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On September 14, 2022, the 19th Judicial District Court revoked air permits issued by the Louisiana Department of Environmental Quality (“LDEQ”) under Louisiana’s Prevention and Significant Deterioration (“PSD”) regulations[1] for a Formosa Plastics facility (“FG LA”) planned to be built in St. James Parish.[2] The court ruled that LDEQ erred in issuing the permits, finding that the facility would violate the constitutional rights of the residents living near the site.

Although the decision ultimately turned on the court’s interpretation of the facility’s modeling of its forecasted emissions, LDEQ came under fire for multiple reasons, the most prominent of which was the agency’s handling of environmental justice matters in the permitting of the proposed facility. The court indicated that environmental justice applied to the permitting decision through the state’s long-established public trust doctrine.

The public trust doctrine, which is enshrined within the Louisiana Constitution, requires environmental protection “insofar as possible and consistent with the health, safety, and welfare of the people.” In the seminal case Save Ourselves, Inc. v. La. Env’tl Control Com’n, 452 So. 2d 1152, 1156 (La. 1984) (widely referred to as “the IT Case” because it related to a facility proposed by IT Corporation), the Louisiana Supreme Court observed that this is a “rule of reasonableness,” which requires an agency, before granting approval of a proposed action affecting the environment, to determine that adverse environmental impacts have been minimized or avoided as much as possible consistent with the public welfare.  Id. at 1157. This mandates the agency consider the environmental costs and benefits along with economic, social, and other factors.

The court in Rise St. James found that an environmental justice analysis was mandatory under the Louisiana Constitution and Save Ourselves. In conducting its analysis, LDEQ evaluated emission trends over time, as well as the effect of individual permitting decisions, to determine if the burden on residents of St. James Parish had increased over time. Concluding it satisfied the environmental justice analysis, LDEQ noted that (1) the proposed permits would meet regulatory emission requirements, and thus, the residents would not be exposed to air pollution disproportionately; and (2) the relevant emissions in the area had actually decreased over time.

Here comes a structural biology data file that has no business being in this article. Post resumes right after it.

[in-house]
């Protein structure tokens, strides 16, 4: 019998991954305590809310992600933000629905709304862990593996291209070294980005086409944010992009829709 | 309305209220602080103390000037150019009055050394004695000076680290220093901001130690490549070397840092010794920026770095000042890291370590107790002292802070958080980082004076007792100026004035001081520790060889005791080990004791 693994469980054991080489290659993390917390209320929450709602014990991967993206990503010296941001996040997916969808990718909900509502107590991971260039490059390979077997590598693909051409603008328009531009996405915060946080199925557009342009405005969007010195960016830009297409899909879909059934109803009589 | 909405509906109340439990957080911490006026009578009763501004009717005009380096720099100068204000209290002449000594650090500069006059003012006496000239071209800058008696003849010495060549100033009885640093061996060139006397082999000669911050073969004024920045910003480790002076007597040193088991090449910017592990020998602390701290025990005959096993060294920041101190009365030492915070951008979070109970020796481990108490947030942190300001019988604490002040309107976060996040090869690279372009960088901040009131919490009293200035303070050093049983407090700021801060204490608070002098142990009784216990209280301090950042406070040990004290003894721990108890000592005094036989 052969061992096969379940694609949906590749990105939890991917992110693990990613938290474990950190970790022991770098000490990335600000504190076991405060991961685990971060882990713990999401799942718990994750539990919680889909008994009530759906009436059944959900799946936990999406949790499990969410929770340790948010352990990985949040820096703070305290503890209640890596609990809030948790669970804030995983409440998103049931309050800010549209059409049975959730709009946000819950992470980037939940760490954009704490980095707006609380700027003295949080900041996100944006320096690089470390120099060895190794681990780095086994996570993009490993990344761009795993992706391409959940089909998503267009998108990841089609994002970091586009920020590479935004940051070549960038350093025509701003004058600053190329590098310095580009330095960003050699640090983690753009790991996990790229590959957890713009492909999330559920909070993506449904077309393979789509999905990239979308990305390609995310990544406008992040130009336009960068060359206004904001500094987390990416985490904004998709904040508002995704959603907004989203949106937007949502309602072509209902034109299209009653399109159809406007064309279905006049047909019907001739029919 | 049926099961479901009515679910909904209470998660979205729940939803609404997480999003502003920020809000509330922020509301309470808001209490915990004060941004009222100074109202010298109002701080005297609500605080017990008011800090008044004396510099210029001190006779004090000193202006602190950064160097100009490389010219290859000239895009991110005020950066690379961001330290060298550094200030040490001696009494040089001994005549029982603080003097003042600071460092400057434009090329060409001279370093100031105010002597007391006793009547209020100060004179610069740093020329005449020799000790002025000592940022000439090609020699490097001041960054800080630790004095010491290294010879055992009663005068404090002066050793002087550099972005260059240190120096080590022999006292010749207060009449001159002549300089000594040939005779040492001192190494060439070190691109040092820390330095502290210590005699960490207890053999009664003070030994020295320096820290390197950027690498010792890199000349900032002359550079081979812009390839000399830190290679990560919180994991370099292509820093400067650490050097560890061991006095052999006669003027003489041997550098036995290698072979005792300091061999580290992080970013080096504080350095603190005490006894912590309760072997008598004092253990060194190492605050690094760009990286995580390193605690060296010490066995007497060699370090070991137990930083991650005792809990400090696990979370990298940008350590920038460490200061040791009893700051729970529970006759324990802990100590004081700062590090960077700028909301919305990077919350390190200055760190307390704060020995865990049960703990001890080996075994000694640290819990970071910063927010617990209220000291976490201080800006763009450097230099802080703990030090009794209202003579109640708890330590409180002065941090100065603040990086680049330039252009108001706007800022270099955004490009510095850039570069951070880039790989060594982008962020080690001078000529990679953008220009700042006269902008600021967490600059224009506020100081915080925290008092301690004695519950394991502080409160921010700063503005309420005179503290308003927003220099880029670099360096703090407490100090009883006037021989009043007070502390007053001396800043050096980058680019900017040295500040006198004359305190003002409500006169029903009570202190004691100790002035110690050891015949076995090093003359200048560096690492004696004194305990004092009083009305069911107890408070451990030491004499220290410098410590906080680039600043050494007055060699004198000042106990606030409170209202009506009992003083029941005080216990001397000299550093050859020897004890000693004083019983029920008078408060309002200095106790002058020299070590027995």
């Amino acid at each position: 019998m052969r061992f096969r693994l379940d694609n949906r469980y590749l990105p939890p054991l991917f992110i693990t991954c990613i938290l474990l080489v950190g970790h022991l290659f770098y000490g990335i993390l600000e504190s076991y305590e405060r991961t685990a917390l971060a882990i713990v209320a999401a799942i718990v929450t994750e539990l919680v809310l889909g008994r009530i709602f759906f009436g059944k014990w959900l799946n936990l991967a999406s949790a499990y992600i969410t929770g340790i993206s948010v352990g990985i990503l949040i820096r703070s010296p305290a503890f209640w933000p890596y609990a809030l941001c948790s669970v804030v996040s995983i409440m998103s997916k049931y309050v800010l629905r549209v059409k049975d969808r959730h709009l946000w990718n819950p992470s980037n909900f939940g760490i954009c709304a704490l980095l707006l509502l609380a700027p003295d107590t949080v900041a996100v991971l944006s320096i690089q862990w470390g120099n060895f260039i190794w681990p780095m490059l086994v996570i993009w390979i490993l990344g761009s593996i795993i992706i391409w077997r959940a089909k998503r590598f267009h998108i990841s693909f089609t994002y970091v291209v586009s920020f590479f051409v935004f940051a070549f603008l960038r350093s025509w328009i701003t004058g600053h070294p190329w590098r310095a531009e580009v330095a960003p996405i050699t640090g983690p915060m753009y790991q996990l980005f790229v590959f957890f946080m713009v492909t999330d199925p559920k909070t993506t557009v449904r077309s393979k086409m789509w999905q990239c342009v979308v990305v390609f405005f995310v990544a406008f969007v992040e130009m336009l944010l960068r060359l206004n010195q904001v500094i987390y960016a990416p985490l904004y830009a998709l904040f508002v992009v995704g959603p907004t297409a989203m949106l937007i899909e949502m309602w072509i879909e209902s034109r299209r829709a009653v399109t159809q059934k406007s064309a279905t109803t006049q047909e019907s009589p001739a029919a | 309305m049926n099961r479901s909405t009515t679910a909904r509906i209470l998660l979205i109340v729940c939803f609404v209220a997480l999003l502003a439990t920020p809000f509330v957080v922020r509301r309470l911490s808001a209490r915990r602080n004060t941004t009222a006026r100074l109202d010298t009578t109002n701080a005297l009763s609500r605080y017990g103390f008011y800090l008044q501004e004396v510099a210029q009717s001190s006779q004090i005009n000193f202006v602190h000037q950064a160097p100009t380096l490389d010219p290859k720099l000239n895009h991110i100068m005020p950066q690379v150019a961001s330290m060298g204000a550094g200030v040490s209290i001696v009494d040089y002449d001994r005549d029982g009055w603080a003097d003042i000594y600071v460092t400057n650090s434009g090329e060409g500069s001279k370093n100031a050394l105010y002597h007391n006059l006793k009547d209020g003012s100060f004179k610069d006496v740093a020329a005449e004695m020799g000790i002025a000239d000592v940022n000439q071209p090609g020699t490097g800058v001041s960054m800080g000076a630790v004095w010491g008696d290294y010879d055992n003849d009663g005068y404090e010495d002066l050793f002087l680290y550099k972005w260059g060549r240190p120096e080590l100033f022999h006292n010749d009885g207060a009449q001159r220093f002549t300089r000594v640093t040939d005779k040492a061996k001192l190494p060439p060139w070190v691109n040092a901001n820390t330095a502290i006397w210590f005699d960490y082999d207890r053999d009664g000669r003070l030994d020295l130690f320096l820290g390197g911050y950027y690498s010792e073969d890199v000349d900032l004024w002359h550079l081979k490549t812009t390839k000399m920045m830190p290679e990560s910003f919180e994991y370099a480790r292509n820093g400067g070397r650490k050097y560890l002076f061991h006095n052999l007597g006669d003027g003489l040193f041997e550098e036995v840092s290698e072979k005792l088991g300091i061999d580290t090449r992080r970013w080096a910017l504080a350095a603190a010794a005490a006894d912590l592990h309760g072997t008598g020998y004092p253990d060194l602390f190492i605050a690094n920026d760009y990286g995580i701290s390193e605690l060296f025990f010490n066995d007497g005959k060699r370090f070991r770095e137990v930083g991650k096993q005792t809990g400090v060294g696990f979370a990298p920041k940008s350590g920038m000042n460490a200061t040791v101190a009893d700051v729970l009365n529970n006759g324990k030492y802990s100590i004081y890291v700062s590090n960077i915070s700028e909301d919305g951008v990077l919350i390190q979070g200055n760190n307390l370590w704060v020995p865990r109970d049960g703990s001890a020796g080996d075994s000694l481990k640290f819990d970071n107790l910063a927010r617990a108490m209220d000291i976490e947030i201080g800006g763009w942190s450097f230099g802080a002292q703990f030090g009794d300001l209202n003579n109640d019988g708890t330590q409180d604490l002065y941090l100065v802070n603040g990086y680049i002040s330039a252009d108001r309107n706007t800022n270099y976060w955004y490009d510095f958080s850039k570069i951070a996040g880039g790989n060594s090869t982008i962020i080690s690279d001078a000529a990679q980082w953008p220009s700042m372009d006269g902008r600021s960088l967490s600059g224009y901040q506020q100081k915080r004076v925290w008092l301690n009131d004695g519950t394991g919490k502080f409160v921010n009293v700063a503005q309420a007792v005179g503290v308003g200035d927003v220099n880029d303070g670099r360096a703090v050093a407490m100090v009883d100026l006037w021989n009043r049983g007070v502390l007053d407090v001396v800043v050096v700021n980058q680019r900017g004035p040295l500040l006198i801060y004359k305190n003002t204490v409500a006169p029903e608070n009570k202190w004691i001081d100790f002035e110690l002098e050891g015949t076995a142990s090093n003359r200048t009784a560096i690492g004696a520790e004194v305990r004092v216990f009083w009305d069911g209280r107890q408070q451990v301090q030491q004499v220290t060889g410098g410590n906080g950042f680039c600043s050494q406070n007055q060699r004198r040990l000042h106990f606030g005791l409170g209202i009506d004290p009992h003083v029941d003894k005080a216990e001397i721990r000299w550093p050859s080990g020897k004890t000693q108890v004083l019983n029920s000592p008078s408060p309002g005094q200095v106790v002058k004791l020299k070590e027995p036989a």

The court found LDEQ’s emissions analysis lacking, disagreeing with the agency’s analysis of the impact of the cited trends on the community. Furthermore, the court found that LDEQ never weighed the impacts of the FG LA emissions against purported benefits of the project, and the added burden of these additional emissions to the majority minority community. The court held that LDEQ’s analysis was arbitrary and capricious because LDEQ’s cost/benefit analysis gave insufficient weight to environmental costs. As such, the court found LDEQ did not fulfill its public trust duty.

Environmental justice is an increasingly important factor in environmental permitting decisions and the court’s ruling aligns with the  increasing emphasis on environmental justice issues nationwide. Under the Biden administration, the EPA and other federal agencies have renewed focus on environmental justice issues. Just this weekend, the EPA announced the establishment of a new national office consolidating three existing agency environmental justice and civil rights programs.[3] Under this administration, environmental justice will likely continue to be a critical component of the permitting process for large-scale industrial facilities.

[1] The PSD program applies to the construction of new major stationary sources and to major modifications of existing stationary sources.

[2]  Rise St. James, et. al. v. Louisiana Department of Environmental Quality, Docket No. 694,029, 19th Judicial District Court Parish of East Baton Rouge (Sept. 14, 2022).

[3]  EPA Launches New National Office Dedicated to Advancing Environmental Justice and Civil Rights (Sep. 24, 2022),

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